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Sale 2435 | Lot 39
Estimate: $4,000 - $6,000
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Sale 2435 Lot 39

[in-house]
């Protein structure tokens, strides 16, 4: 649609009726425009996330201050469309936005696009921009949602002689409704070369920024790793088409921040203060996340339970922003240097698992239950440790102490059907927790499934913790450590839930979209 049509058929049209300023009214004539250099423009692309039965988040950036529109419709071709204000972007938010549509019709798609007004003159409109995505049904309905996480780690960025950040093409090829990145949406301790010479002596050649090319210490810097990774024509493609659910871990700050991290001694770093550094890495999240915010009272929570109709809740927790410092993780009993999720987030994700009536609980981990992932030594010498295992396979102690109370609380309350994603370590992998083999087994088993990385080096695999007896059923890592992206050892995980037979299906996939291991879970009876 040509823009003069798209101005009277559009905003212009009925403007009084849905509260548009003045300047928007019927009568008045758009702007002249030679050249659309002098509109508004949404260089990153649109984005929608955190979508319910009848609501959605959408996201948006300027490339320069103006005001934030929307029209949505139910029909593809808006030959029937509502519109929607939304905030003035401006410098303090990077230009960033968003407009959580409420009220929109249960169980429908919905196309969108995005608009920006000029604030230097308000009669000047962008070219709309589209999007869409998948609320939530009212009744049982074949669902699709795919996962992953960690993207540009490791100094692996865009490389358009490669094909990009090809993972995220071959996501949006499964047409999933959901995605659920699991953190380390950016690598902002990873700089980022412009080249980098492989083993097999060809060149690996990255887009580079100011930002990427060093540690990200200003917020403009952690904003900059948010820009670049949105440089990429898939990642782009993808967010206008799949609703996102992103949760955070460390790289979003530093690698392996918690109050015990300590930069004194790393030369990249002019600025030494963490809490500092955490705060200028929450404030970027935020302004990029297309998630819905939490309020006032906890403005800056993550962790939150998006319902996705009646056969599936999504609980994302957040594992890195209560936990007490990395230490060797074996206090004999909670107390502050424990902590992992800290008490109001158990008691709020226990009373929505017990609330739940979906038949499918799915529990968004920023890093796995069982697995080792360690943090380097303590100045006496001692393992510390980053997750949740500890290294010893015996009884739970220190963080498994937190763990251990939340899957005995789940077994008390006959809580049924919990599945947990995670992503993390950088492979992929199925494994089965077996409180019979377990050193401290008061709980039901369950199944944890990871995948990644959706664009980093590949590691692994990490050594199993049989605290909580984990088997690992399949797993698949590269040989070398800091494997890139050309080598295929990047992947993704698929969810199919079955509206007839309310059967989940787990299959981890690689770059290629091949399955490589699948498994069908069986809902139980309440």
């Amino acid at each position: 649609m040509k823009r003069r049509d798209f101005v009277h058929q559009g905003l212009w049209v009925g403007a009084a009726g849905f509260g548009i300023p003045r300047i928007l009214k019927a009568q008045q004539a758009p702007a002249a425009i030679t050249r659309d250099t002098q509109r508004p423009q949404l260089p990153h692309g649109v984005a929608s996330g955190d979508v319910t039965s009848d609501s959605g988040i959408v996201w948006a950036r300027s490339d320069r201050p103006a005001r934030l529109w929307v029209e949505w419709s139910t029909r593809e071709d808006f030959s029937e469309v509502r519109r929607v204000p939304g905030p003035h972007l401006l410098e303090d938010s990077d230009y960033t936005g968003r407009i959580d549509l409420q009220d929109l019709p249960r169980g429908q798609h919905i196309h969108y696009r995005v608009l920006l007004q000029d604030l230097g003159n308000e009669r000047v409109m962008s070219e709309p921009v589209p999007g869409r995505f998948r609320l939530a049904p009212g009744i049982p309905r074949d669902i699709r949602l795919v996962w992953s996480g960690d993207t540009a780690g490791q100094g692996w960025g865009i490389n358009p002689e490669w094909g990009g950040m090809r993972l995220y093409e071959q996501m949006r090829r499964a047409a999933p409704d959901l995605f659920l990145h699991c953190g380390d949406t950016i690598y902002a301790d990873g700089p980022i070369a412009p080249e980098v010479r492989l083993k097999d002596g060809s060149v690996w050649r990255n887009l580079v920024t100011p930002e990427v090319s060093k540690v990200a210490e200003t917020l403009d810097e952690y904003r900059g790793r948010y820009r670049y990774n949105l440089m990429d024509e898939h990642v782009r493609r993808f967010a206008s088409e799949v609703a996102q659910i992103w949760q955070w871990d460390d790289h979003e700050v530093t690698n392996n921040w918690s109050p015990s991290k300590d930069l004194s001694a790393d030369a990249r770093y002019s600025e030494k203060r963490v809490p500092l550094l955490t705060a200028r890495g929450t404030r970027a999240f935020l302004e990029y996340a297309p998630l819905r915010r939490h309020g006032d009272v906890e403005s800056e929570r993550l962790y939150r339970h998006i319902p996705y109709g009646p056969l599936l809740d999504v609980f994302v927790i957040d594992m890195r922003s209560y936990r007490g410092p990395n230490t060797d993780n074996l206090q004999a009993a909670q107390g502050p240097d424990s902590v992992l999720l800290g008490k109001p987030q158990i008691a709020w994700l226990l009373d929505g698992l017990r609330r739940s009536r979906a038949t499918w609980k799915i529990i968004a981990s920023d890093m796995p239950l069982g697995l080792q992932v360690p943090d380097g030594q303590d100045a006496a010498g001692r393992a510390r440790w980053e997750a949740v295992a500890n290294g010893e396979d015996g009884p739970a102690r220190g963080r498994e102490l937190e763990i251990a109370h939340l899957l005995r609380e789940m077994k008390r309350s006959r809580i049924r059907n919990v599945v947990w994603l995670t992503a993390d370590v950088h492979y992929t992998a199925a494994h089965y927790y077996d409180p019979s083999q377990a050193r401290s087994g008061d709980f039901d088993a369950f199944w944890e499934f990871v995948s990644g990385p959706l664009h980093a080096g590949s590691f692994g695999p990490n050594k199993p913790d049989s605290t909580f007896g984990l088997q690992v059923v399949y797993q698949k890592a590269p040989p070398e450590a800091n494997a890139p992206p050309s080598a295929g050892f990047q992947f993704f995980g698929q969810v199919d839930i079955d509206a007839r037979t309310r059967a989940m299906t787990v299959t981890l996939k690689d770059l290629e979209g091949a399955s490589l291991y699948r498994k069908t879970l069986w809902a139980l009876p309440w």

PRIVAT-LIVEMONT (1861-1936) [LA VAGUE.] 1897. 20 1/2x27 1/4 inches, 52x69 1/4 cm. Condition A: errant pencil mark in lower margin; stain and mat staining in margins. Matted and framed. In the second half of the 19th century, Paris, the Impressionists, the young Art Nouveau poster artists and much of artistic Europe were all under the spell of Japanese Ukiyo-e (Floating World) woodblock prints. Among the most famous of these prints was Katsushika Hokusai's The Wave. The influence of the Japanese print could be found in paintings and posters. For Livemont to actually take on making a print of a wave himself was certainly a brazen idea. The result, however, was worthy of its original namesake; it was his best decorative panel and a masterpiece of lithography. He harmoniously intertwines the tidal, windswept and frothy hair of an ethereal woman (adorned with golden seashells) with the sea itself. Livemont was no stranger to depicting the ocean; in 1896 he designed a poster for Cabourg, with a red-haired woman amidst the waves off the French coast, and he created this languid print the following year. Octavus Manus, a contemporary critic, explains that the image "printed in four shades . . . and highlighted in gold, it achieves as an art form, the highest degree of skill. The superimposing hues, thanks to the perfect registering, varies the effects harmoniously, and the skillful graduation of the tinting gives the entire work an infinite delicacy" (Belle Epoque II p. 49). Gold 199, Belle Epoque II 70.